Myanmar has only just recently opened it’s land borders to international tourists, and at the same time relaxed it’s rules on tourism. This has led to a bit of a boom in tourism, whereby infrastructure sometimes isn’t keeping up with demand. You can now stay in almost all hotels, and pass through more regions in Myanmar than has been possible in recent times, especially on a bicycle.
You may have read my diaries about cycling through in Myanmar in 2008. Back then it required lots of arguing with immigration officials, cycling at night to pass checkpoints and really long days (200km!) in order to find hotels that would allow international tourists. Nowerdays, all of that has changed!
This 2014 guide has been written by Karina and Jan who have been on the road since 2011 and have now covered 32,000km through 21 countries. They are currently cycling through India, after successfully getting there overland from Thailand. You can check out their amazing website HERE.
All images are provided by CyclingAbout.
Karina and Jan:
We cycled from Thailand via Myanmar to India by land! Just some months ago, when we were investigating and applying for the visas, we wouldn’t think it would be possible, as so many websites were telling us, it is impossible… But yes, it’s possible, we did it!
Myawaddy – Kawkareik – Hpa-An – Kyaithyo – Bago – Yangon – Pyay – Magway – Mt. Popa – Bagan – Pakokku – Monywa – Kalewa – Tamu
Myawaddy-Kawkareik and Monywa-Kalewa were mountainous, the rest of the route was mostly flat. Landscape-wise the area around Hpa-an and Mt. Popa were the most beautiful and interesting. From Pyay northwards it’s flat, dry and dusty.
In our opinion you don’t travel to Myanmar because of the countryside, but because of the people. The people are so friendly, interested and curious, open for foreigners, smiling, honest and pure. In no other country we encountered so many pure smiles, coming directly from the heart. It’s the land of golden smiles!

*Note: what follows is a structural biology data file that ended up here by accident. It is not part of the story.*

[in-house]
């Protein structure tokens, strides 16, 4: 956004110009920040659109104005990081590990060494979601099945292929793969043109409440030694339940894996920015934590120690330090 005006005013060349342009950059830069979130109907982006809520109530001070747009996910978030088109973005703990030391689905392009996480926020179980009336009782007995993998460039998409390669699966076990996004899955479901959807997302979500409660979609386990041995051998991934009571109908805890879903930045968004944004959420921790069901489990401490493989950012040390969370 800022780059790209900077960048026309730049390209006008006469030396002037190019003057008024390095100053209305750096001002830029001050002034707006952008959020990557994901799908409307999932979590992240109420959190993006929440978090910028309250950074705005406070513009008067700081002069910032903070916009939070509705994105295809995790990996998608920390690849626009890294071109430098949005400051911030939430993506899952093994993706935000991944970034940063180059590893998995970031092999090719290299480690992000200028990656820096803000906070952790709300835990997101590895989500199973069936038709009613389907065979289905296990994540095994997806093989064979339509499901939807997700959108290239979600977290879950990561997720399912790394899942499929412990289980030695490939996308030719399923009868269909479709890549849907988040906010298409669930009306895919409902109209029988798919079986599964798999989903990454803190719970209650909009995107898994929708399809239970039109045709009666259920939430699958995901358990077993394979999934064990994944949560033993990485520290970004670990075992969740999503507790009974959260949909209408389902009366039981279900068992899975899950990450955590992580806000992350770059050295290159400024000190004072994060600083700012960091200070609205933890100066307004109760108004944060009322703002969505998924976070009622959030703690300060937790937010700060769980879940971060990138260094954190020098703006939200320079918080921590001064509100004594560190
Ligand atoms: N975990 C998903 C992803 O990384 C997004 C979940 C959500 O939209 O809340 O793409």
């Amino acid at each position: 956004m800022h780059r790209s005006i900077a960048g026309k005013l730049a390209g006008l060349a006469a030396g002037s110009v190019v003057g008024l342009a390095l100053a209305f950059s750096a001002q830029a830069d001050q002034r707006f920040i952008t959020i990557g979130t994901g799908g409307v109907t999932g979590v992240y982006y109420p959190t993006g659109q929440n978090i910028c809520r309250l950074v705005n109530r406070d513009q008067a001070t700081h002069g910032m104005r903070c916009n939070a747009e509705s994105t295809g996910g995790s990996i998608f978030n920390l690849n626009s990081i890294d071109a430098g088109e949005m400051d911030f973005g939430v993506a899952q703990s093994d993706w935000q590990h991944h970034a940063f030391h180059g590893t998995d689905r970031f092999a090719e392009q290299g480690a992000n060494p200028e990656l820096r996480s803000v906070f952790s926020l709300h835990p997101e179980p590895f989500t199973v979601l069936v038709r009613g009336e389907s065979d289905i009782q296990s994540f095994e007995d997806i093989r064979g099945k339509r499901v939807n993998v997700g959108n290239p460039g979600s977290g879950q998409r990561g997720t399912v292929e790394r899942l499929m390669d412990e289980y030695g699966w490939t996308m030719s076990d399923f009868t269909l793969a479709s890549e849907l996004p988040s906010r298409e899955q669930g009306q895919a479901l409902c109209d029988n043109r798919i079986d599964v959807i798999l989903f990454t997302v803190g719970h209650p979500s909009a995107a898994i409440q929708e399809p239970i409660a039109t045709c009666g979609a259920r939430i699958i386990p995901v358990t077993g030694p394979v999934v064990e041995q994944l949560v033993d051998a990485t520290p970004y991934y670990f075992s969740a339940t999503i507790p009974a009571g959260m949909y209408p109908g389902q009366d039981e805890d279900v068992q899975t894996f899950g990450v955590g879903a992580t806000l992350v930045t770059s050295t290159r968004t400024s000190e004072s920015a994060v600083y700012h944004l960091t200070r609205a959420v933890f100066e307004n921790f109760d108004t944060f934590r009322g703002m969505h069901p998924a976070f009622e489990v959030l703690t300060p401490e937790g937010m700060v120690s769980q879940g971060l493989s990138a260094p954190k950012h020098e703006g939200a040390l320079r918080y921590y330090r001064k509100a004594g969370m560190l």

The roads were better than expected: mostly asphalted. Sometimes a pothole-labyrinth and a bit bumpy, as streets are ‘handmade’. But we still had the worst road of our whole trip (32,000kms in 21 countries) in Myanmar: 70km after Monywa, the road to Kalewa is a 120km dirt road with big rocks, a lot of dust and quite steep climbs.
Crossing from Thailand to Myanmar
With a valid visa for Myanmar it is no problem to enter Myanmar by land from Thailand. For the visa application it’s useful to have a flight ticket reservation instead of telling to enter by bicycle, so you get the visa quicker (24h). On our visas there was no information about the entry point or means of transportation.
There are four borders open, but not all of them lead you very far into the country, so check before. We cycled over the Mae Sot-Myawaddy border, which was no problem at all. The whole way to Hpa-an (and also Moulmein) is permitted area, you just have some military checkpoints, where your passport details will be copied.